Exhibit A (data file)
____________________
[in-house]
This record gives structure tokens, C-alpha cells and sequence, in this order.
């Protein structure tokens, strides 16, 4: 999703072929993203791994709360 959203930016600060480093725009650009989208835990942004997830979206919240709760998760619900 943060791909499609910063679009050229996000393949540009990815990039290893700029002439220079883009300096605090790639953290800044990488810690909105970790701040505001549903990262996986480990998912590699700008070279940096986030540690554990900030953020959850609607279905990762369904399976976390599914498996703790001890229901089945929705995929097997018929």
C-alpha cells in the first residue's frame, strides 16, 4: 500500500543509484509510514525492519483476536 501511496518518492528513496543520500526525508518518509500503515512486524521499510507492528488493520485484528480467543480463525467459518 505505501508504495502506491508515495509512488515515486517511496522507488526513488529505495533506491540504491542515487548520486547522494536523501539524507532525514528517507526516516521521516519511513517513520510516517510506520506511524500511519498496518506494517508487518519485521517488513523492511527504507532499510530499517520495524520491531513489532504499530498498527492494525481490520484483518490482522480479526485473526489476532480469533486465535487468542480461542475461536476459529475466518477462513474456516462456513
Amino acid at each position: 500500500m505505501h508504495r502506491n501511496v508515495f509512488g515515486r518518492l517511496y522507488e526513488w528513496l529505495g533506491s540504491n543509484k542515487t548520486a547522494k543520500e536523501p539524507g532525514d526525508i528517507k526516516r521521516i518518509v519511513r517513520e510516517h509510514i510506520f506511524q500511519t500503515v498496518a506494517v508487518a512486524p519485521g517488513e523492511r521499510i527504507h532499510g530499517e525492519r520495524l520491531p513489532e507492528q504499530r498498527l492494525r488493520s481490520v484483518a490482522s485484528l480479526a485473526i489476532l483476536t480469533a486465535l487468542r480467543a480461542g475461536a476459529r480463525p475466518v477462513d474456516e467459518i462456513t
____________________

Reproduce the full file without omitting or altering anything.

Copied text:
[in-house]
This record gives structure tokens, C-alpha cells and sequence, in this order.
């Protein structure tokens, strides 16, 4: 999703072929993203791994709360 959203930016600060480093725009650009989208835990942004997830979206919240709760998760619900 943060791909499609910063679009050229996000393949540009990815990039290893700029002439220079883009300096605090790639953290800044990488810690909105970790701040505001549903990262996986480990998912590699700008070279940096986030540690554990900030953020959850609607279905990762369904399976976390599914498996703790001890229901089945929705995929097997018929």
C-alpha cells in the first residue's frame, strides 16, 4: 500500500543509484509510514525492519483476536 501511496518518492528513496543520500526525508518518509500503515512486524521499510507492528488493520485484528480467543480463525467459518 505505501508504495502506491508515495509512488515515486517511496522507488526513488529505495533506491540504491542515487548520486547522494536523501539524507532525514528517507526516516521521516519511513517513520510516517510506520506511524500511519498496518506494517508487518519485521517488513523492511527504507532499510530499517520495524520491531513489532504499530498498527492494525481490520484483518490482522480479526485473526489476532480469533486465535487468542480461542475461536476459529475466518477462513474456516462456513
Amino acid at each position: 500500500m505505501h508504495r502506491n501511496v508515495f509512488g515515486r518518492l517511496y522507488e526513488w528513496l529505495g533506491s540504491n543509484k542515487t548520486a547522494k543520500e536523501p539524507g532525514d526525508i528517507k526516516r521521516i518518509v519511513r517513520e510516517h509510514i510506520f506511524q500511519t500503515v498496518a506494517v508487518a512486524p519485521g517488513e523492511r521499510i527504507h532499510g530499517e525492519r520495524l520491531p513489532e507492528q504499530r498498527l492494525r488493520s481490520v484483518a490482522s485484528l480479526a485473526i489476532l483476536t480469533a486465535l487468542r480467543a480461542g475461536a476459529r480463525p475466518v477462513d474456516e467459518i462456513t